# Hough Transform, Computer Vision

There is some thing i dont understand about Hough Transform in polar coordinates.

From wikipedia article:

"The simplest case of Hough transform is detecting straight lines. In general, the straight line y = mx + b can be represented as a point (b, m) in the parameter space. However, vertical lines pose a problem. They would give rise to unbounded values of the slope parameter m. Thus, for computational reasons, Duda and Hart proposed the use of the Hesse normal form $R = X*Cos(\theta) + Y*Sin(\theta)$ , where $R$ is the distance from the origin to the closest point on the straight line, and $\theta$ is the angle between the x axis and the line connecting the origin with that closest point."

now the issue im having with this is:
The Distance from the origin to the closest point on the straight line would be $\sqrt{x^2 + y^2}$ by the euclidean metric
and not $R = X*Cos(\theta) + Y*Sin(\theta)$

• Wikipedia is not a primary source. In cases like this, you should consult an original source. In this case, Wikipedia gives you a direct citation to an original reference. So, have you read Duda and Hart? That might be an imperfect summary of what was actually written in that paper.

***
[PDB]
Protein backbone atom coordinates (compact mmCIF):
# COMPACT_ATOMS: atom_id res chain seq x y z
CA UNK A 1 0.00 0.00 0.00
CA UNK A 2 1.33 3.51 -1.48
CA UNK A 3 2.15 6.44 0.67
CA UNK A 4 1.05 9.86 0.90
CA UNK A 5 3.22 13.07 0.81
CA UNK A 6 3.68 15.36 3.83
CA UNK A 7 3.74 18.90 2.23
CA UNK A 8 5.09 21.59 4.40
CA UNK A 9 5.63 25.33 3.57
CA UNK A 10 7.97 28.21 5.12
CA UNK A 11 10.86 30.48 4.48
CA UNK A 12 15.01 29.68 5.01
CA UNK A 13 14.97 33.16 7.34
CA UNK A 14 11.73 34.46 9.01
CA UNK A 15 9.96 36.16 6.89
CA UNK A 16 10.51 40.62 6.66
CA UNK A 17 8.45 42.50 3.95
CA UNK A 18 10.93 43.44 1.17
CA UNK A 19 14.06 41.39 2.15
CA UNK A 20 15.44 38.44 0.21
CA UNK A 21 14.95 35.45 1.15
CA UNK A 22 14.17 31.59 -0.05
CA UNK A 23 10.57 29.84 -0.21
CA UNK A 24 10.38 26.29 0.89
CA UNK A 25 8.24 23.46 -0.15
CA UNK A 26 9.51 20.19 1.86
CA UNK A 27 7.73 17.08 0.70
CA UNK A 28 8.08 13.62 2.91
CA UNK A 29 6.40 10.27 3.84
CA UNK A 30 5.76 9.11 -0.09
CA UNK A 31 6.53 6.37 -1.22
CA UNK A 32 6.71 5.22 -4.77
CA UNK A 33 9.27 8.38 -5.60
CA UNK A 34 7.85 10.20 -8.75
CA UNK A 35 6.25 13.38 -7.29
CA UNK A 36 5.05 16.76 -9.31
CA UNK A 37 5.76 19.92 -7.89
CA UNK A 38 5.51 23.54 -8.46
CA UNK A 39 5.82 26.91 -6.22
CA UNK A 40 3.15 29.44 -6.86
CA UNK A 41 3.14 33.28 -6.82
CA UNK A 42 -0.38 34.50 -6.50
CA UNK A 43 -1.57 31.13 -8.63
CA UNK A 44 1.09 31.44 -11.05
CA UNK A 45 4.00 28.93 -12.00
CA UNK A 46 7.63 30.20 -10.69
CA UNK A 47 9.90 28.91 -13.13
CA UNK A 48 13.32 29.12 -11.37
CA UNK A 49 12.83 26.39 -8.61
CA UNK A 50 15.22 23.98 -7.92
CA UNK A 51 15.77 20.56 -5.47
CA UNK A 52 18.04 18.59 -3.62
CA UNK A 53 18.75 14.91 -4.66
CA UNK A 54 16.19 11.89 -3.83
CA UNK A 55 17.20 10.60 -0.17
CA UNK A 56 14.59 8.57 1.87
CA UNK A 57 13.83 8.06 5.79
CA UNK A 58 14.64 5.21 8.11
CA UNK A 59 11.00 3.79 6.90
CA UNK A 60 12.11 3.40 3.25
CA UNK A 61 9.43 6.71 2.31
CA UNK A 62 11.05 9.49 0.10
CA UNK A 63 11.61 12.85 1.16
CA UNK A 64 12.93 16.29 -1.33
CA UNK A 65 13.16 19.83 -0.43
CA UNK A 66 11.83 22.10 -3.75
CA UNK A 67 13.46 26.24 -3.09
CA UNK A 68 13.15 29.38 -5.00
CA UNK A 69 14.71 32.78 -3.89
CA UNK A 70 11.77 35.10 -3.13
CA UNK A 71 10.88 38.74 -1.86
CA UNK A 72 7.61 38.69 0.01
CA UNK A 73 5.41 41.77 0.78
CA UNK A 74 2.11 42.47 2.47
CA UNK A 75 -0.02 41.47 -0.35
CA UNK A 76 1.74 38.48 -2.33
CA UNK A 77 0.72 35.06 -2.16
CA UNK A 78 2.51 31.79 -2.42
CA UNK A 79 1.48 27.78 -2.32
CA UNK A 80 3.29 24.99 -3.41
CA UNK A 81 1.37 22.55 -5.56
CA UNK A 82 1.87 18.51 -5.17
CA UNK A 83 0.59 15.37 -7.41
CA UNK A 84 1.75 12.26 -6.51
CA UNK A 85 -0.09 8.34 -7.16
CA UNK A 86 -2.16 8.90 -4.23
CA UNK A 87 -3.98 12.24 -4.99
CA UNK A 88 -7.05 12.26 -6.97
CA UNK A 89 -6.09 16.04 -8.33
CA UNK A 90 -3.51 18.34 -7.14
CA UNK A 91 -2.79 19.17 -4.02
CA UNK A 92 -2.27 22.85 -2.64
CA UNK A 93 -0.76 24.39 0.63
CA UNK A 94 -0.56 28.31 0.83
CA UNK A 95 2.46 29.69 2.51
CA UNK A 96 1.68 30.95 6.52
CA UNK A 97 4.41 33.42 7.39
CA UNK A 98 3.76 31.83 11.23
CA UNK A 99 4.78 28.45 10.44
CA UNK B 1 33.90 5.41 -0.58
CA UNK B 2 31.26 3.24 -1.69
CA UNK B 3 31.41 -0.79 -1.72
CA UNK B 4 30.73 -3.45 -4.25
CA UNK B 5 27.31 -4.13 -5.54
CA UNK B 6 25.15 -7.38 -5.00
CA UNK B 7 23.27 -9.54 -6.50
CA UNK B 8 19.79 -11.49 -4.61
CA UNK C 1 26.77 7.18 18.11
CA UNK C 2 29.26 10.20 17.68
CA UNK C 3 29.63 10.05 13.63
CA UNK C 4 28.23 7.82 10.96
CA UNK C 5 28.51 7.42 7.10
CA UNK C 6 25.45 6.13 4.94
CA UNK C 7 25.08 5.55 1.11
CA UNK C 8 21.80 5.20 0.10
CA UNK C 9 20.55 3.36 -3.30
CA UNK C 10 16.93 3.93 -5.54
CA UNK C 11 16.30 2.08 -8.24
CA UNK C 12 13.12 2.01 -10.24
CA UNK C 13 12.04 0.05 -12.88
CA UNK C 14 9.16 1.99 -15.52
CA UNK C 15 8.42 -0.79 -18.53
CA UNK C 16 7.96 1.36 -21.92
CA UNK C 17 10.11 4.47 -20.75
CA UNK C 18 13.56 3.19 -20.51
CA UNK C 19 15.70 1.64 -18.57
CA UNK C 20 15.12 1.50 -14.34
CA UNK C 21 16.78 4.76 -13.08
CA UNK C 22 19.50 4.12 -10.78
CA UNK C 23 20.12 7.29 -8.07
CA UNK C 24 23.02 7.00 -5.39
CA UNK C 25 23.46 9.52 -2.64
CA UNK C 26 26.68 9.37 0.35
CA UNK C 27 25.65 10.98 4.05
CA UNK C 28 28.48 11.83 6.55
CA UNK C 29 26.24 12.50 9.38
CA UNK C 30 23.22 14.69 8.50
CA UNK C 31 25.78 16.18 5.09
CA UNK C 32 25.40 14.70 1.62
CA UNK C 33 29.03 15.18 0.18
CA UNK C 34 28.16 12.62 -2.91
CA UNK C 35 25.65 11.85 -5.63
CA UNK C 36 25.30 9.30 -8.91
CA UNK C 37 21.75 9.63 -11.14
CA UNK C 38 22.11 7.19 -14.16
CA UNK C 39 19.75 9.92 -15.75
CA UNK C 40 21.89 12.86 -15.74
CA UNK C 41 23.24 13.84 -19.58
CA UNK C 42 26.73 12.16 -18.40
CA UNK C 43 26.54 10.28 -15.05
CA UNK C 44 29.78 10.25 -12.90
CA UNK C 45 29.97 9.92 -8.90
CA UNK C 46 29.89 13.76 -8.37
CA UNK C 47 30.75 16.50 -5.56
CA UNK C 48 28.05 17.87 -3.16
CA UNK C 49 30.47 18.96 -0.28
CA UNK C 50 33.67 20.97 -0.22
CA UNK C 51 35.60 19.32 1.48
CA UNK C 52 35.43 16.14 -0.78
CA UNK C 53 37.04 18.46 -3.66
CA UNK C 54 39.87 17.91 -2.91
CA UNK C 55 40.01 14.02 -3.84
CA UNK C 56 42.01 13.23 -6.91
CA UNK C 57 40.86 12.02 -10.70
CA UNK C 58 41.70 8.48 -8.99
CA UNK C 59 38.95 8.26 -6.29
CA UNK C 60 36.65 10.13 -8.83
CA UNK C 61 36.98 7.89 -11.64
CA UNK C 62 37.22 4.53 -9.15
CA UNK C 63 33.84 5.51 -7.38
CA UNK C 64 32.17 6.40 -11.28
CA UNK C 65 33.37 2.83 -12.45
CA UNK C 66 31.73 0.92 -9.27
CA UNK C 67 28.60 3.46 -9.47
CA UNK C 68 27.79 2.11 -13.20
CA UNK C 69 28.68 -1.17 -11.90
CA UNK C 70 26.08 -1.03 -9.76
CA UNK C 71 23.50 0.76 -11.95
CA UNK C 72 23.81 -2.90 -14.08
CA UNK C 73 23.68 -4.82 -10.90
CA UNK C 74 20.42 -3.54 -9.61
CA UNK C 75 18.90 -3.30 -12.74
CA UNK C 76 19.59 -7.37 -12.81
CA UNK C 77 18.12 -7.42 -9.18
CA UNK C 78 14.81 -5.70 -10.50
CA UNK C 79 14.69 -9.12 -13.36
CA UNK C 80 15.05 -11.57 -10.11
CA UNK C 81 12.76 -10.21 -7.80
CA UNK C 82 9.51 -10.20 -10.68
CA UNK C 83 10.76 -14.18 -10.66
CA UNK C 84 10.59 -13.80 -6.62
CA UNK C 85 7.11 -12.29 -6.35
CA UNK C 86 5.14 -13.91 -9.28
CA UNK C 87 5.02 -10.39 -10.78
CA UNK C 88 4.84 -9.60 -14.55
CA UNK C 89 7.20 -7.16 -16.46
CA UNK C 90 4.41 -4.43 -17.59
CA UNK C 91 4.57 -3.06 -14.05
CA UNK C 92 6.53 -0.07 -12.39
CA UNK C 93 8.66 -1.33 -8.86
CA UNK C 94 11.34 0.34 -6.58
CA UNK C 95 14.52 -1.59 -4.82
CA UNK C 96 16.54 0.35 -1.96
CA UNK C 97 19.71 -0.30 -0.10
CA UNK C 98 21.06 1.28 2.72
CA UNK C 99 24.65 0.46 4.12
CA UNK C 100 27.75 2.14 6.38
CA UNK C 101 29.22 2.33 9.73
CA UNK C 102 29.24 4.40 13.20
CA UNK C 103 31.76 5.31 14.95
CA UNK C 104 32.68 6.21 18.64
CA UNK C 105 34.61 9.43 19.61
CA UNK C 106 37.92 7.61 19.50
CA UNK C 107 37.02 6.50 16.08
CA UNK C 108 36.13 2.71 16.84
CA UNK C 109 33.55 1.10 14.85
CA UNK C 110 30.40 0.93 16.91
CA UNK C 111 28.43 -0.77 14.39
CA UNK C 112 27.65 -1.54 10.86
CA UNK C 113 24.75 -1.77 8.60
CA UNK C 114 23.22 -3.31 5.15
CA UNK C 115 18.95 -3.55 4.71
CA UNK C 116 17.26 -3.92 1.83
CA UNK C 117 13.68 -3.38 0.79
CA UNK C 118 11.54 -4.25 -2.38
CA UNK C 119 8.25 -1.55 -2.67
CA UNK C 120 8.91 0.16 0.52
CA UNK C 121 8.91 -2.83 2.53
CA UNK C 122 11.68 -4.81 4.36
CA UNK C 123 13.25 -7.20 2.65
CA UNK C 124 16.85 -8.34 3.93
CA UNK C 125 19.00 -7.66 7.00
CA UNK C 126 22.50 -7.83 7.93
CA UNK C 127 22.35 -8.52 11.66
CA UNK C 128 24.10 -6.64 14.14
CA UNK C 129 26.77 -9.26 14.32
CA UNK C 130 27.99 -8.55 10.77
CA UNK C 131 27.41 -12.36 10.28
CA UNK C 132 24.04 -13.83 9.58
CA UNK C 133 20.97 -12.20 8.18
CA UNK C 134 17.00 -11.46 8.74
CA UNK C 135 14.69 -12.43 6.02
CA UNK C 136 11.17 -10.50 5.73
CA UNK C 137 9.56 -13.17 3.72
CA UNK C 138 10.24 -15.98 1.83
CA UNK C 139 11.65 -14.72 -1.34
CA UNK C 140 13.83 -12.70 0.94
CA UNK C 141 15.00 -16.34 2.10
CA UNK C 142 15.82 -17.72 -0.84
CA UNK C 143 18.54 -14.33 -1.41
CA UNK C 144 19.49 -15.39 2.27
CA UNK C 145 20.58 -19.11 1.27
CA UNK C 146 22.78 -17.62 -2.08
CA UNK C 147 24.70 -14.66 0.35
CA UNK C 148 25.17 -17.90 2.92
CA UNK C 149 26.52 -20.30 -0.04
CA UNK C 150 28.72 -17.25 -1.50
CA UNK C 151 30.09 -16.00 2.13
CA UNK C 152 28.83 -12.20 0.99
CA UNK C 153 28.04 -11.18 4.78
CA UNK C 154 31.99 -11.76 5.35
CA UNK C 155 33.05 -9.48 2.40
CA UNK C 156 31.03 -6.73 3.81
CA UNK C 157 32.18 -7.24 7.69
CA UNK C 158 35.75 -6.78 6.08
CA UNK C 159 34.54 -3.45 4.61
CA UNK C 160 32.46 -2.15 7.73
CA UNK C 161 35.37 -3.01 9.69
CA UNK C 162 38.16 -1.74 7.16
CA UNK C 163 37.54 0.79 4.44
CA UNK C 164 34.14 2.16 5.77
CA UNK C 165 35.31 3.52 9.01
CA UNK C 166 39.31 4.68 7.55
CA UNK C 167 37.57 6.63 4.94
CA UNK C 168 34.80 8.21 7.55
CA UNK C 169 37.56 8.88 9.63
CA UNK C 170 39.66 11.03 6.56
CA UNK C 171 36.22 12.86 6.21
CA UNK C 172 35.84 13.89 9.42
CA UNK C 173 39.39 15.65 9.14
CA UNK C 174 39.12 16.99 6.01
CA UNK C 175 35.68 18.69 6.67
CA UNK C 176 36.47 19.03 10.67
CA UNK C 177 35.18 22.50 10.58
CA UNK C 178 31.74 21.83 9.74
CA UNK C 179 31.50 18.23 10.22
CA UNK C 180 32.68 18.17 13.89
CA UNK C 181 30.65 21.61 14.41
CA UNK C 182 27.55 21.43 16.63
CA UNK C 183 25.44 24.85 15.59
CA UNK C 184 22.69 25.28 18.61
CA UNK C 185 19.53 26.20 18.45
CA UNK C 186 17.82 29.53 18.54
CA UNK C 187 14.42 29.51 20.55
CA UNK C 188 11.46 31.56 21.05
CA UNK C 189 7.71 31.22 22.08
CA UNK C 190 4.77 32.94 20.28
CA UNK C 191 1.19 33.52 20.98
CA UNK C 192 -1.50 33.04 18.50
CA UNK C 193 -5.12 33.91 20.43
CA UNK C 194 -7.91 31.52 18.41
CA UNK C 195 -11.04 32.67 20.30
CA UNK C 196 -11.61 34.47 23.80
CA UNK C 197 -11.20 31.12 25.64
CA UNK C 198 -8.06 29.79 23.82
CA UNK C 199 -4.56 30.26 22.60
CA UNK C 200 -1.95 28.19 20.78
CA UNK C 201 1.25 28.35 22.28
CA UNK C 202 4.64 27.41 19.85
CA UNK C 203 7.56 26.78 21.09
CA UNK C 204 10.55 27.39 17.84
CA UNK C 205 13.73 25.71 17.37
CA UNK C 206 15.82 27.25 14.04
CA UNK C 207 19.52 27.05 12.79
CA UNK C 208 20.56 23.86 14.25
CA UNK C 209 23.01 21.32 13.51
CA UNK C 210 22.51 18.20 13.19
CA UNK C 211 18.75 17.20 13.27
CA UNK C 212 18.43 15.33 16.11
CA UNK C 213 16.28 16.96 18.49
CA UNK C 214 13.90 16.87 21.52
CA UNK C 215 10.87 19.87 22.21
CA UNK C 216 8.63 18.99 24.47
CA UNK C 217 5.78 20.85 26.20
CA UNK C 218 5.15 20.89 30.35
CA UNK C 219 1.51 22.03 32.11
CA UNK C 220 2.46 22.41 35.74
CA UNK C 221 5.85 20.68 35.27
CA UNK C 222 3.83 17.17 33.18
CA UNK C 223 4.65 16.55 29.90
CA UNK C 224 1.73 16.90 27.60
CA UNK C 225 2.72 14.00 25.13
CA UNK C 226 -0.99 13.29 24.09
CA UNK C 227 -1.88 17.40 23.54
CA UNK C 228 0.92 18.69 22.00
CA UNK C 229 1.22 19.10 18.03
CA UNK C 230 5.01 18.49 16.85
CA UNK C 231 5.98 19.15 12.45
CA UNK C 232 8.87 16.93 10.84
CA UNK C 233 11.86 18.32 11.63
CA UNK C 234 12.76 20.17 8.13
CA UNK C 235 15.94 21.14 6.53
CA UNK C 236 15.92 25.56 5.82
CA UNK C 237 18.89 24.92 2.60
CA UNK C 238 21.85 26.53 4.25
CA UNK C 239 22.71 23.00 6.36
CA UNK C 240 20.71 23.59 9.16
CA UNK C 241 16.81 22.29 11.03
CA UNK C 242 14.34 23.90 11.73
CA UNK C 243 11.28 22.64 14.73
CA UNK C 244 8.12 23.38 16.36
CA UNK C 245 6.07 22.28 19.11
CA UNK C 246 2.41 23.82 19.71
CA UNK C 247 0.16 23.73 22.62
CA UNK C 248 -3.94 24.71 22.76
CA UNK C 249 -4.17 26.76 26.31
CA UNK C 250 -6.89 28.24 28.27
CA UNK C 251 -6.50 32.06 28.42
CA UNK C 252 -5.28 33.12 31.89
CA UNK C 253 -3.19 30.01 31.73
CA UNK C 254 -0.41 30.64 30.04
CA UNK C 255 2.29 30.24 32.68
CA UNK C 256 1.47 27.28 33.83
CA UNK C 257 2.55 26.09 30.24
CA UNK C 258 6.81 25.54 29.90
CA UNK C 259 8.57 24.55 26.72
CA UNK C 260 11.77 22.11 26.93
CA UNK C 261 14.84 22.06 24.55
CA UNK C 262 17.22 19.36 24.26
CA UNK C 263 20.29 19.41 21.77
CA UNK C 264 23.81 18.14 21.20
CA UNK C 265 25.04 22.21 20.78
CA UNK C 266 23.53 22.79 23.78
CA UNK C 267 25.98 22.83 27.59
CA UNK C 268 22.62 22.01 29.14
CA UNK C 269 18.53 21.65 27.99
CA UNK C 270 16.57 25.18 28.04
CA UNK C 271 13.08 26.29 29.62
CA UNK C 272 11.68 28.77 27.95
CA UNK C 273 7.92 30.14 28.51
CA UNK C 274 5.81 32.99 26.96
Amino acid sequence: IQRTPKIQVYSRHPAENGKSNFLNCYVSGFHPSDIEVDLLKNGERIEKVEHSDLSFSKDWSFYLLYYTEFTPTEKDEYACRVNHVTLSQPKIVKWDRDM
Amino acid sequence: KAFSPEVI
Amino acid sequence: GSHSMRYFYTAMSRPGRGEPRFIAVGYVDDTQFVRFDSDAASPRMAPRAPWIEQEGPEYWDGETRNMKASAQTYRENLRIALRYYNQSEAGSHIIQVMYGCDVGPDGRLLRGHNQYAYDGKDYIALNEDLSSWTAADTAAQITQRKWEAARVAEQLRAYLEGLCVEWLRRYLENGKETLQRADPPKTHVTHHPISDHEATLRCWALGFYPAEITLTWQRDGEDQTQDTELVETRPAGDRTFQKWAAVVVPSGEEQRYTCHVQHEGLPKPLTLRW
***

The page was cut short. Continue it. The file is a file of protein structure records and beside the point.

– D.W.
Aug 3 '18 at 22:36

Consider a vector $\mathbf v$ of any dimension. The hyperplanes orthogonal to that vector are given by the equation $r = \mathbf u\cdot \mathbf v$ for various $r$s. That is, the collection of vectors $\mathbf u$ satisfying $r=\mathbf u\cdot\mathbf v$ describe a hyperplane orthogonal to $\mathbf v$. If $\varphi$ is the (acute) angle between $\mathbf u$ and $\mathbf v$ (in the plane that they span, not to be confused with the hyperplane the earlier equation describes), this can be written as $r=|\mathbf u||\mathbf v|\cos\varphi$. From this we can see that $|\mathbf u|$ is minimum when $\varphi = 0$ so that $\cos\varphi=1$, the maximum value of $\cos$. If we choose $\mathbf v$ to be a unit vector, i.e. $|\mathbf v|=1$, then the point on the hyperplane closest to the origin is $\mathbf u=r\mathbf v$ and has distance $r$, i.e. $|\mathbf u|=r$.
In the 2D case, the "hyperplane" is actually a line. A unit vector in the plane has the form $\mathbf v = (\cos\theta,\sin\theta)$ for some $\theta$. The dot product equation describing the line is then $r=\mathbf u\cdot\mathbf v = u_x\cos\theta + u_y\sin\theta$ where $\mathbf u = (u_x,u_y)$. The point on the line closest to the origin is then $r\mathbf v = (r\cos\theta,r\sin\theta)$ which is a vector of length $r$ just as stated in the article. As mentioned in the previous paragraph, if $\mathbf v$ is chosen as a unit vector (and it always can be), then this is true in general: $r$ is the distance of the closest point to the origin of the described hyperplane, and that closest point is $r\mathbf v$.